From the bustling city of Detroit, to the deep waters of the Great Lakes, Michigan is brimming with fascinating history and interesting culture.
Pizza, shipwrecks, hockey, and…Hell?
Yep, Michigan has all that, and more!
Here are 21 fun facts about Michigan.
Before we jump in, check out this adorable Michigan shirt!
1. The Michigan state animal is the wolverine
It’s not just a comic book character!
Though wolverines are rarely ever spotted in Michigan, they have the honor of being the state animal.
The varsity sports teams at the University of Michigan are known as the Wolverines, and one of Michigan’s several nicknames is “The Wolverine State”.
2. Michigan means “Large Lake”
The state name of Michigan is derived from an Ojibwe word meaning “large lake”.
So, that means that Lake Michigan literally translates as “Lake Large Lake”!
3. Michigan is the only state made up of two peninsulas
One of the most interesting facts about Michigan is that it’s the only state that is laid out over two peninsulas: the Upper Peninsula and the Lower Peninsula.
The Straits of Mackinac separate the two peninsulas, with the Mackinac Bridge connecting them across five miles of clear blue waters.
The Lower Peninsula is the largest of the two, and holds most of the state’s population, while the Upper Peninsula is known for its rural topography and outdoor recreational appeal.
The Lower Peninsula is shaped like a mitten, which is why Michigan is also affectionately known as “The Mitten State”!
4. Mastodon fossils have been found all over Michigan!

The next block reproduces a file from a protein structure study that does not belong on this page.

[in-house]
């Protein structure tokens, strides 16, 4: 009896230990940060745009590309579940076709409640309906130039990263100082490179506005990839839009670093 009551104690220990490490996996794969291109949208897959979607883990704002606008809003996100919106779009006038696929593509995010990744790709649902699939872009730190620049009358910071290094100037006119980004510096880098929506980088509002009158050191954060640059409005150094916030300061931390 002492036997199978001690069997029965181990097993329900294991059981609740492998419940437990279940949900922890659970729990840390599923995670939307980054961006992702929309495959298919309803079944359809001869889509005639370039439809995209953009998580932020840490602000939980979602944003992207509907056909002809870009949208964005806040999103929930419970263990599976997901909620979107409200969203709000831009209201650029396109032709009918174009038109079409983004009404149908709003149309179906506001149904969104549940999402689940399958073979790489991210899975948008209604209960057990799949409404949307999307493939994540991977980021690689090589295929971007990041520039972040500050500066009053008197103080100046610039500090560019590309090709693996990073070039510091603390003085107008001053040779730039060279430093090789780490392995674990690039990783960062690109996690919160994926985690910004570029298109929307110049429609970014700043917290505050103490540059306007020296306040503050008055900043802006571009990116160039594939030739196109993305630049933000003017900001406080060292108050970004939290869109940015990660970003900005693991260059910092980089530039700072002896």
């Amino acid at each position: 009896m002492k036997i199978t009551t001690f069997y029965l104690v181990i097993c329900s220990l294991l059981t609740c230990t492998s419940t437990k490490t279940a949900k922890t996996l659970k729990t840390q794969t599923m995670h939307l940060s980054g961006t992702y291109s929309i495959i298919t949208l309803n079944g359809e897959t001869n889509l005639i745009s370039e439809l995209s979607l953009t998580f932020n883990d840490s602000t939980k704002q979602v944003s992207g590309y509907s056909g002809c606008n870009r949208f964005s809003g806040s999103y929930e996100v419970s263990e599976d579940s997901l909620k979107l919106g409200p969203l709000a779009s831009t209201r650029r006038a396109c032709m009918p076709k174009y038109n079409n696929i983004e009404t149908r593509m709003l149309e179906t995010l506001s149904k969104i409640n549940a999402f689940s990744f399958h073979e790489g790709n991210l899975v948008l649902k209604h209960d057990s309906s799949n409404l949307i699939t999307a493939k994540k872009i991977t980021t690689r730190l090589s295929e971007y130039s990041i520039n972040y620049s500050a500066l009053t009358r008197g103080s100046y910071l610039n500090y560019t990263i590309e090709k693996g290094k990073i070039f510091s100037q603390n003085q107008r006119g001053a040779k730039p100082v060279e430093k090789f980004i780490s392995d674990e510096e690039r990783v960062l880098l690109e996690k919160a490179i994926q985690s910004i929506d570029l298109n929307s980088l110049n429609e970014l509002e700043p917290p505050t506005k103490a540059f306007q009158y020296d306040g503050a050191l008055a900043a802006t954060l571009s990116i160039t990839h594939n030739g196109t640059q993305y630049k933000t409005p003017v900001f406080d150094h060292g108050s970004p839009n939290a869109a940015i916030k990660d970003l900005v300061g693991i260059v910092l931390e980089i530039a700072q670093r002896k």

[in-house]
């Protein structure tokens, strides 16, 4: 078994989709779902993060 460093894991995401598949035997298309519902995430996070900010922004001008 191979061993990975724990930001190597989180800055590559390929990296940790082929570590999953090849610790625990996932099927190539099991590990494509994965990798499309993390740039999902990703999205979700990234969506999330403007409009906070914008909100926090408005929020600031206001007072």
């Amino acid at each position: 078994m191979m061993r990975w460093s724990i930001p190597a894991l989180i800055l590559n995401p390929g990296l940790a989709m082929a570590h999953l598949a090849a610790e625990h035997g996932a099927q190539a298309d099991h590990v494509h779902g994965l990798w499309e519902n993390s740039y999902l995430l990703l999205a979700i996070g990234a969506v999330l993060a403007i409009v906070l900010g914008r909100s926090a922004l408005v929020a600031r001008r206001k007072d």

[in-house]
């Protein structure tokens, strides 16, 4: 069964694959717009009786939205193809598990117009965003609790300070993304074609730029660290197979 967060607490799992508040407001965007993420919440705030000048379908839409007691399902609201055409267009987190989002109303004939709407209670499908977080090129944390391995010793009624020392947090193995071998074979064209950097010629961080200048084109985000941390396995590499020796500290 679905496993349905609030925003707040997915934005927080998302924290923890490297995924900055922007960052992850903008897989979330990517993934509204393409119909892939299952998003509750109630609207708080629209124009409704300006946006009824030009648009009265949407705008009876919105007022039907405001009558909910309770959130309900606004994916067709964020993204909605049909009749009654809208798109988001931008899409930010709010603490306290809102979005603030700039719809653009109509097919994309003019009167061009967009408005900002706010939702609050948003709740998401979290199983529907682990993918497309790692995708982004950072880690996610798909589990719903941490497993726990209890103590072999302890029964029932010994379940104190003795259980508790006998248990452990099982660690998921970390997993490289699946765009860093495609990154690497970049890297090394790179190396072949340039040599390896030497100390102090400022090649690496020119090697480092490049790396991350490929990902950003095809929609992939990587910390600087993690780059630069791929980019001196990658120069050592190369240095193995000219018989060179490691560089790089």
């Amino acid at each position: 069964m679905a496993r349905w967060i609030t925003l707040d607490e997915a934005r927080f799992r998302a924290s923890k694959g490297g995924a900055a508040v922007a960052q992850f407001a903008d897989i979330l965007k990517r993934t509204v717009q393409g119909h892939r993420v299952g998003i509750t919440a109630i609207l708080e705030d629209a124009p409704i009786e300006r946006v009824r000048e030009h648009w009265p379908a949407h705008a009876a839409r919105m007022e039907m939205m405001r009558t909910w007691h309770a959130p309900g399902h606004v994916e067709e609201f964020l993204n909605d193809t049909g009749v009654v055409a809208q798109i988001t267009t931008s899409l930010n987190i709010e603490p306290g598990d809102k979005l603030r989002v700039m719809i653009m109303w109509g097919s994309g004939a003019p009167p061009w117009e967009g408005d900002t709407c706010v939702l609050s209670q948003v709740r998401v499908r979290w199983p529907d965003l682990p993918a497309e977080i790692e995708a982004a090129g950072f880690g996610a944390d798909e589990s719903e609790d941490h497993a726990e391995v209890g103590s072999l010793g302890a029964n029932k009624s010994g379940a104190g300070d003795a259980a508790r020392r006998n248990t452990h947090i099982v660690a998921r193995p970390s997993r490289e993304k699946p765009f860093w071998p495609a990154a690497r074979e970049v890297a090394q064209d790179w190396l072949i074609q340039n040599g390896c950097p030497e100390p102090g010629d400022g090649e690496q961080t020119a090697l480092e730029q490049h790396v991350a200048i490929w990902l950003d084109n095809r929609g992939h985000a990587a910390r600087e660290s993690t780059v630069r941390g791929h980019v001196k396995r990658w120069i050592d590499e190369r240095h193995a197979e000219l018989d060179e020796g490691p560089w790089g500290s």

During the Ice Age, many mastodons made Michigan their home, and they’ve been an important part of the state’s paleontology scene from as early as 1839, when the first mastodon remains were discovered in Michigan.
In 2002, Michigan made the American mastodon its official state fossil, and remains of these great beasts have been found in over 250 locations throughout the state.
5. People in Michigan love to hunt!
With over half a million paid hunting license holders in the state, Michigan’s hunting scene brings in over 2 billion dollars to its economy every year.
The official state game animal is the white-tailed deer, and deer are by far the most hunted animal in Michigan.
In 2019, it was estimated that as many as 91% of hunters in Michigan hunted deer!
Besides deer, Michigan is also known for being a great place to hunt elk, bears, turkeys, and waterfowl, as well as being a popular location for fur harvesting.
6. Michigan is 2nd in the nation in terms of agricultural diversity
Second only to California, Michigan is brimming with some of the most diverse agricultural production in the country.
With nearly 10 million acres of farmland, Michigan’s agriculture industry contributes over $100 billion to the state’s economy each year.
Michigan is a leading provider of blueberries, apples, grapes, peaches and especially cherries in the US.
The state is also known for producing milk, corn, soybeans, wheat, potatoes, and more, as well as having a thriving livestock industry!
7. The first agricultural college in the US was founded in Michigan
Michigan State University was formerly known as the Agricultural College of the State of Michigan, founded in 1855.
Fearing that agricultural studies wouldn’t get enough attention at a general university, agriculturalist John Clough Holmes fought for the establishment of the state’s (and the nation’s) first agricultural college.
Over the years, the college has expanded to include other educational departments.
In 1925, it became the Michigan State College of Agriculture and Applied Science, and in 1964 it took on the name of Michigan State University, as we know it today.
8. One of the oldest sodas in the world was invented in Michigan